In Kashgar’s largest bazaar a few years ago, I spotted a pencil holder sporting an iconic Cultural Revolution image: Mao Zedong and Marshal Lin Biao smiling together. But Mao’s personally chosen heir apparent had been a nonperson since 1971, when he allegedly godfathered an abortive plot to kill the Chairman and then died a traitor in a plane crash, fleeing to the Soviet Union. Why had Lin popped up again on the remote Xinjiang frontier? Did this pencil jar (which I snapped up without bargaining) have some political significance?
None at all. As we wandered around the bazaar, I found a number of other items displaying the Chairman and Lin in happier days. At one shop I pointed to Lin’s image and asked the vendor why he was selling something with Lin’s portrait on it. Didn’t he know Lin was a bad person? “Ten percent off?” was the hopeful reply. I had picked up a piece of Cultural Revolution kitsch.
In their comprehensive, judicious, and finely detailed new biography of Mao, Alexander Pantsov and Steven Levine have a phrase for the commercialization of the Mao cult in Tiananmen Square, where hawkers and souvenir shops “do a brisk trade in kitsch: Mao badges and posters, busts, and Quotations of Chairman Mao”: Mao has become “a souvenir of history.”1 Of this, more anon.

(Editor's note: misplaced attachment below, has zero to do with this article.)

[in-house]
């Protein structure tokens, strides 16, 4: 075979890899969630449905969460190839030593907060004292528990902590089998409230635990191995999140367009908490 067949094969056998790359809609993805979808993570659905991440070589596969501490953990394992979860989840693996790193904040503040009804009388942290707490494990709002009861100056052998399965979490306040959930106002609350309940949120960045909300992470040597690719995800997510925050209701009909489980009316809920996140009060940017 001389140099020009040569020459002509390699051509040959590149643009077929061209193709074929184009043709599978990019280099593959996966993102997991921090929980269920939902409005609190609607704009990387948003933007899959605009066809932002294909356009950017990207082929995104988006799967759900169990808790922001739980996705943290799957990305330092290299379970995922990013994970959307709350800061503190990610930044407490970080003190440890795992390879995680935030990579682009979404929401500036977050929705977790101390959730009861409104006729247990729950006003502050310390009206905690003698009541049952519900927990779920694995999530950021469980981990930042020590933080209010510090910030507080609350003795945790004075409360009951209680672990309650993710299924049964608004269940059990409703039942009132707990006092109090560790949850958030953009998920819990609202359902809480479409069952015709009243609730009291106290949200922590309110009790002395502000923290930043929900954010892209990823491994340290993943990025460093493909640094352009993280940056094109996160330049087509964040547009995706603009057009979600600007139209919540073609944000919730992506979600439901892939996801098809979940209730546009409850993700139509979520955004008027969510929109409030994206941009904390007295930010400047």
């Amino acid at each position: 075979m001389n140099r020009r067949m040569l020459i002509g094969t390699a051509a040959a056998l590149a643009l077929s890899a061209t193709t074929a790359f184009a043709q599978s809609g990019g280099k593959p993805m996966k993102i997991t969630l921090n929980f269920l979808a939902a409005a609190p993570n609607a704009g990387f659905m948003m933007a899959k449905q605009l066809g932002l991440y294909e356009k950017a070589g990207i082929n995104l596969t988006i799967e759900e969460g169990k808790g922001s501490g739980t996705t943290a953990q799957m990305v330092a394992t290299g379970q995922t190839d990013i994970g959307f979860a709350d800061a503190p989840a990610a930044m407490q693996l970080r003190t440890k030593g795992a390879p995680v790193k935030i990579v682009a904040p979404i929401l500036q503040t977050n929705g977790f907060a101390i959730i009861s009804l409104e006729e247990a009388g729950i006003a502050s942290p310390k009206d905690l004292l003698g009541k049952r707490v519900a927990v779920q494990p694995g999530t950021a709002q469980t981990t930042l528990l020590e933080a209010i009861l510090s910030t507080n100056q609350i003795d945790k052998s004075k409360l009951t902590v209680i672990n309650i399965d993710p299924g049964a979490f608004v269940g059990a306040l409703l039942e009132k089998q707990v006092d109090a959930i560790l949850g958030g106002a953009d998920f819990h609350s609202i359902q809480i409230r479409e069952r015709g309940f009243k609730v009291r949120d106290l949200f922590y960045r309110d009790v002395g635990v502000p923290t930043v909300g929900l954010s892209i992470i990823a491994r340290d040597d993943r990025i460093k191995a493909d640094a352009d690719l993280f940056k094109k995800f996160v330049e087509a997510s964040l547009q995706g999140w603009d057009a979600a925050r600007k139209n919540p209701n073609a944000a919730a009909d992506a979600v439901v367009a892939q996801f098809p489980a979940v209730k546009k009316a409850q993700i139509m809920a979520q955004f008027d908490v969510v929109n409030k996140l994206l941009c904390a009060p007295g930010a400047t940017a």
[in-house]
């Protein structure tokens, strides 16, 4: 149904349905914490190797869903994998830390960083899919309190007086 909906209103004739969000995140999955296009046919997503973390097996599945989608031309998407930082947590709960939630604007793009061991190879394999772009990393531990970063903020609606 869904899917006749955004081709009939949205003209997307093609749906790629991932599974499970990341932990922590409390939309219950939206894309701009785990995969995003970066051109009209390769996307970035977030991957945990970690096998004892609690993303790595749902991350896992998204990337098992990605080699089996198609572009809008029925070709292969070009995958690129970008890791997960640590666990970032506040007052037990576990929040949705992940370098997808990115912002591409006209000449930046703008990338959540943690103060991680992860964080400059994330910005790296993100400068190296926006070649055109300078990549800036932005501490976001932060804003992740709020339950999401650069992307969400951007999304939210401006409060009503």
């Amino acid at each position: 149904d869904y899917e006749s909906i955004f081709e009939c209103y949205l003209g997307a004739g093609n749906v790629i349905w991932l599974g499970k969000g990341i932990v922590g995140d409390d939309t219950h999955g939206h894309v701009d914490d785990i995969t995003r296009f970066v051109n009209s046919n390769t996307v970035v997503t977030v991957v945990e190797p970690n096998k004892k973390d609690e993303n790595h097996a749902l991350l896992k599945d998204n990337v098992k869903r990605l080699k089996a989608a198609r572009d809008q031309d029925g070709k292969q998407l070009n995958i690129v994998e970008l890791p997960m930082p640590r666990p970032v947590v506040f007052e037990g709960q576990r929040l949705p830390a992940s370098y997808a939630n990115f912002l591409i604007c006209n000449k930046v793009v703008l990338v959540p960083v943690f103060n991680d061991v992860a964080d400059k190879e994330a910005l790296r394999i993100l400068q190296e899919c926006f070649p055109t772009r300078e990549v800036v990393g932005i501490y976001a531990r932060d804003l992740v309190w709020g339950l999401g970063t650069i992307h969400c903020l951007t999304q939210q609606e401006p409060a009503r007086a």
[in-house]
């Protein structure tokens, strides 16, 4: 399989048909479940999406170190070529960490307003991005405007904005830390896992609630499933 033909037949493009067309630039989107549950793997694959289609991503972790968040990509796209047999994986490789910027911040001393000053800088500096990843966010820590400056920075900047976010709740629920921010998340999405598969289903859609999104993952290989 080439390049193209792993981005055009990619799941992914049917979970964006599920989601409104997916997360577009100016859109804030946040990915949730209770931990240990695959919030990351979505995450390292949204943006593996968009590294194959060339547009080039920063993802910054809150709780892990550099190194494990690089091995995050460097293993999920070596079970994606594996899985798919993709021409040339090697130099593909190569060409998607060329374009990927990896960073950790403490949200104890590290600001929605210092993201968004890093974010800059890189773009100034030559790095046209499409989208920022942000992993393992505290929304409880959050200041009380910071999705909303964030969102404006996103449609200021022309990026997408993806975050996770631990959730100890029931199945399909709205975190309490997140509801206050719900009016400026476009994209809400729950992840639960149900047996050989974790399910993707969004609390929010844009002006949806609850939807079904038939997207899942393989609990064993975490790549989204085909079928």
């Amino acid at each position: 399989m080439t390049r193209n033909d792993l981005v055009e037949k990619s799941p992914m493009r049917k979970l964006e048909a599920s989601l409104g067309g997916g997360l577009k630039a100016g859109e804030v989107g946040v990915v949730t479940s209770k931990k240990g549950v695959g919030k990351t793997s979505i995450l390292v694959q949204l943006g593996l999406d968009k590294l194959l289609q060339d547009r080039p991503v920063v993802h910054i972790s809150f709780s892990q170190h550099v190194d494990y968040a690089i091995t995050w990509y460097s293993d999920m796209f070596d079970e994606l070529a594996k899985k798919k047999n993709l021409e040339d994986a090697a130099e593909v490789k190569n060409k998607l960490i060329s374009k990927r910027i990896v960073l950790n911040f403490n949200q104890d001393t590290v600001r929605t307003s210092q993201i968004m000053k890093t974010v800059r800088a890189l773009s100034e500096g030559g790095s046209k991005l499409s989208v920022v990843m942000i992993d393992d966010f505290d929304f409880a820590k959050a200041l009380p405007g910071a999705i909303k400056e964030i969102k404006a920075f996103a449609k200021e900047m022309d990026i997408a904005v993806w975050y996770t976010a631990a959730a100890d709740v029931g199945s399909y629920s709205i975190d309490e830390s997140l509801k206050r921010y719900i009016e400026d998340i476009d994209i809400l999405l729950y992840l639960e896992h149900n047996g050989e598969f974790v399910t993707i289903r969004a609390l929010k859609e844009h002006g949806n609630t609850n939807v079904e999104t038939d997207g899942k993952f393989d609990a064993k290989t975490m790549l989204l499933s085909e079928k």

Do we need a new biography of this souvenir of history? Over the years, there have been many biographies, some even longer than this one. The short answer is yes, because every year important new sources become available. Indeed, a major problem of writing a life of a man who lived on the grand scale is the plethora of sources. In Chinese, the enormous “official” life is essential reading, too full of detail to be neglected2; there is also a three-volume chronology of the Chairman’s life; and multiple sources, official and unofficial, for his writings and speeches; the memoirs, biographies, and chronologies of Mao’s major colleagues; along with the reminiscences of his principal mistress and almost every minor functionary who ever had contact with the Chairman. History has been the lingua franca of the Chinese elite for two millennia, and every official or his family wants to reserve a place in the Communist pantheon. Used with care, as Pantsov and Levine do, this is a cornucopia. We are no longer solely dependent on Dr. Li Zhisui’s The Private Life of Chairman Mao for revelations about Mao’s court, although the doctor must still be read.
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